PM Netanyahu at the opening of the Knesset winter session: “We will succeed.”

27 Oct 2014

Violence is not the result of building in Jerusalem. It is the result of our enemy’s desire that we not be here at all. For this reason, since the birth of Zionism, building has been the natural and decisive answer to those who plot against our existence and want to uproot us from our land.

PM Netanyahu addresses the Knesset winter session Copyright: GPO/Kobi Gideon

PM Netanyahu addresses the Knesset winter session
Copyright: GPO/Kobi Gideon

The last time I stood here was before Operation Protective Edge. During that operation to defend against criminal terrorist attacks, the State of Israel showed the entire world what decisiveness, force and unity are. These values found supreme expression among the people and the army and above all in our soldiers who were injured, our soldiers who fell and their families.

…There are those who tell us, “Give up land ahead of time, draw a map and only later determine the security and other arrangements. It’ll be fine!” And I ask them, “It’ll be fine? Like it was fine after we withdrew from Gaza? Like it was fine after we withdrew from Lebanon?” I am not a prime minister for whom the phrase “it’ll be fine” is enough. I ask a simple question: What is the point of defining a border if we do not know what country we will get on the other side of that border? Will we get another Gaza? Another Iran? Or perhaps we will get several sub-states, raging, stormy countries, as is happening right now in Syria, Iraq, Libya and Yemen, almost everywhere. Perhaps some ISIS republic?

I know that these questions do not concern various parties in the international community and apparently in our national community here. I know they do not concern parliamentarians in Europe, but as the Prime Minister of Israel responsible for the well-being of eight million citizens of Israel, they concern me incessantly.

And with regard to security, I am not willing to compromise. I am not willing to make do with vague statements about commitments to Israel’s security, statements that have no practical validity in reality. Because what will determine the outcome is not pretty words on paper, but rather the soldiers in the field.

So I ask: Who will these soldiers be? Who will prevent the manufacturing of rockets in Nablus and Jenin? Who will prevent the digging of terror tunnels from Tulkarm and Qalqilya towards Israeli cities? Certainly not UNIFIL. According to you, which forces will ensure the peace and prevent terror attacks from the territories vacated? That is the question. Well, I think you will agree with me that it will not be UNIFIL. UNIFIL was supposed to prevent the arming of Hezbollah after our withdrawal from Lebanon and Hezbollah has armed itself ten times over. It will certainly not be UNDOF, which abandoned its positions in the Golan Heights and escaped to Israel. By the way, I am not complaining about any of these bodies. It is not their job to fight terrorist armies. It is not their mission or in their skillset.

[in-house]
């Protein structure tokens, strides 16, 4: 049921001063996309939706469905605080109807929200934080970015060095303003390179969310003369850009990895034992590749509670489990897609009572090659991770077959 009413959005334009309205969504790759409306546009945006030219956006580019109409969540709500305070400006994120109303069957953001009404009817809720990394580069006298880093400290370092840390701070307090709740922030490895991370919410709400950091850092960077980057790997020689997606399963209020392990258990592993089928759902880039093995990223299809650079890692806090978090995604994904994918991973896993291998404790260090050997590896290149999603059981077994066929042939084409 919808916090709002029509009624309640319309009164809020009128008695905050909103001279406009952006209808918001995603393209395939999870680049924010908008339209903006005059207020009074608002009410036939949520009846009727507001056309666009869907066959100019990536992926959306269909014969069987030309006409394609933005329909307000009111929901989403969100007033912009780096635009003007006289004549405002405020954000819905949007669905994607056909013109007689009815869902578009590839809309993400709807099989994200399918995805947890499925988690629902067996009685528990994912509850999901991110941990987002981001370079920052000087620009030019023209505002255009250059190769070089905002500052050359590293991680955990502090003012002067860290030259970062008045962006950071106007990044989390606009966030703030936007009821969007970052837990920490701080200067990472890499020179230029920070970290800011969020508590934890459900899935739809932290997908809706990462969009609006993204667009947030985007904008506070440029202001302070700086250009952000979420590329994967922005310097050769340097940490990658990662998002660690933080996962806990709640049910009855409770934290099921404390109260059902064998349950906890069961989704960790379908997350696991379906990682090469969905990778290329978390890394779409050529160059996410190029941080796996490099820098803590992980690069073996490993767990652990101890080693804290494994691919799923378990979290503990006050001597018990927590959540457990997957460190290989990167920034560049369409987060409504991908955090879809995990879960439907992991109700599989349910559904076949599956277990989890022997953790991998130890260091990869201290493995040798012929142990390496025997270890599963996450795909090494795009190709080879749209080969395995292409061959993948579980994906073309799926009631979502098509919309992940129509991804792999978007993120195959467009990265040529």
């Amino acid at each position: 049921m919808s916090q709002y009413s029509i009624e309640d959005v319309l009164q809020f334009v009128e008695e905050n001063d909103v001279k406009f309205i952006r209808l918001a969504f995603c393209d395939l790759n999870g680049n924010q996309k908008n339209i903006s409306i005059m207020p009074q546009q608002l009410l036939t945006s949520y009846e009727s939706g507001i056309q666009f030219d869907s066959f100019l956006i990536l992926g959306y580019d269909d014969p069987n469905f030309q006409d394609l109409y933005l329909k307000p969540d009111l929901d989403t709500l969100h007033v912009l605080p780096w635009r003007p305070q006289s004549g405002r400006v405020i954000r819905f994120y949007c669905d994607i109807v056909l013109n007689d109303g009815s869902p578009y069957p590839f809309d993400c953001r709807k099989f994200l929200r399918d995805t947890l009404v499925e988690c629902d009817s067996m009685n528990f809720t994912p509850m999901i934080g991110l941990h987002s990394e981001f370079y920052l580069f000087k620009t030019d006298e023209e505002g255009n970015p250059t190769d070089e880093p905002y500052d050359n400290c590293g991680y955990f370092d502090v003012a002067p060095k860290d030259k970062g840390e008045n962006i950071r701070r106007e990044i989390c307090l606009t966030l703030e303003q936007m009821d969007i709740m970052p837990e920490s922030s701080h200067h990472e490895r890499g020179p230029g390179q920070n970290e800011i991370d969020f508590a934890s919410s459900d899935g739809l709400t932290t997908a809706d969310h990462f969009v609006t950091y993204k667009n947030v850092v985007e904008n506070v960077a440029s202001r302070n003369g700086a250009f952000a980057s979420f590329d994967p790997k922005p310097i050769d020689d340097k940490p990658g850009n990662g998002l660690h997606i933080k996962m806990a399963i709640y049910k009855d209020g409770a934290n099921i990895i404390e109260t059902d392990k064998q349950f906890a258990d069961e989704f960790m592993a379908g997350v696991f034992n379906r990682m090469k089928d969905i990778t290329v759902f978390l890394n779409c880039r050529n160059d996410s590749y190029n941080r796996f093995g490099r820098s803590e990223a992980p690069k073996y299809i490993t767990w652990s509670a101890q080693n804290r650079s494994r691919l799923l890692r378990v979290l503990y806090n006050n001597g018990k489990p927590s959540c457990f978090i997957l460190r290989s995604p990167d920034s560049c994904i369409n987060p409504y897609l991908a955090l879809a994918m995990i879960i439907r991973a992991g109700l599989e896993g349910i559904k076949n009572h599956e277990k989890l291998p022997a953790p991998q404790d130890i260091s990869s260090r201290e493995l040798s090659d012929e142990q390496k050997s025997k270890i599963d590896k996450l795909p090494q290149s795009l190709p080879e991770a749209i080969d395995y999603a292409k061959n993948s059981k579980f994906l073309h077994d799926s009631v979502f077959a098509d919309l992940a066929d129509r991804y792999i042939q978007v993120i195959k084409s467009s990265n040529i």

But the question is: who can we trust? Well, there are those who say – and I hear it here – perhaps we can trust the Palestinian Authority’s security forces. These are the same forces that were defeated within hours, days, several days, by the terrorist forces of Hamas. This is reality and therefore I do not think I am saying anything you haven’t already heard before when I say that in defending Israel, there is no replacement for the soldiers of the IDF. This is a simple fact and it is joined by another fact: Over the past 20 years, since the rise of radical Islam, any territory we vacated was seized by these forces who attack us from the territories we left.

… However, even when looking at all these challenges, I am not overcome with pessimism. I am not pessimistic at all because I see our strength; I see our progress; I see the fact that Israel is a modern, civilized and advanced country whose strength increases from year to year.

I see it in our breaking into new markets – in China, India, Japan. I see it in the Tel Aviv skyline, in our roads, in our trains, in the junctions and bridges we are building across the country to connect the Galilee and the Negev to the center of the country. I see it in the optic fibers we are laying from Metullah to Eilat. I see it in the fact that Israel is becoming a global cyber power. Nearly 10% of all investments in this area around the world are made in Israel and that is amazing. I see it in the fact that our unemployment rates are the lowest in the world. And I see it in the fact that Israel is the only country that succeeded in stopping illegal infiltration across its borders. I see it in the development and equipping of the Iron Dome system, which changed the face of the military campaign and saved many lives. I see that there are still problems, but I believe that that same strength will allow us to do all these things, to withstand all campaigns, including last summer’s. That same strength will allow us to overcome these problems, and one of the most important of them is the cost of living.

… These are our two greatest challenges: To protect life and to improve the quality of life – security, prosperity, welfare and peace. These are our missions and together, I hope with your help as well, but certainly with God’s, we will succeed.

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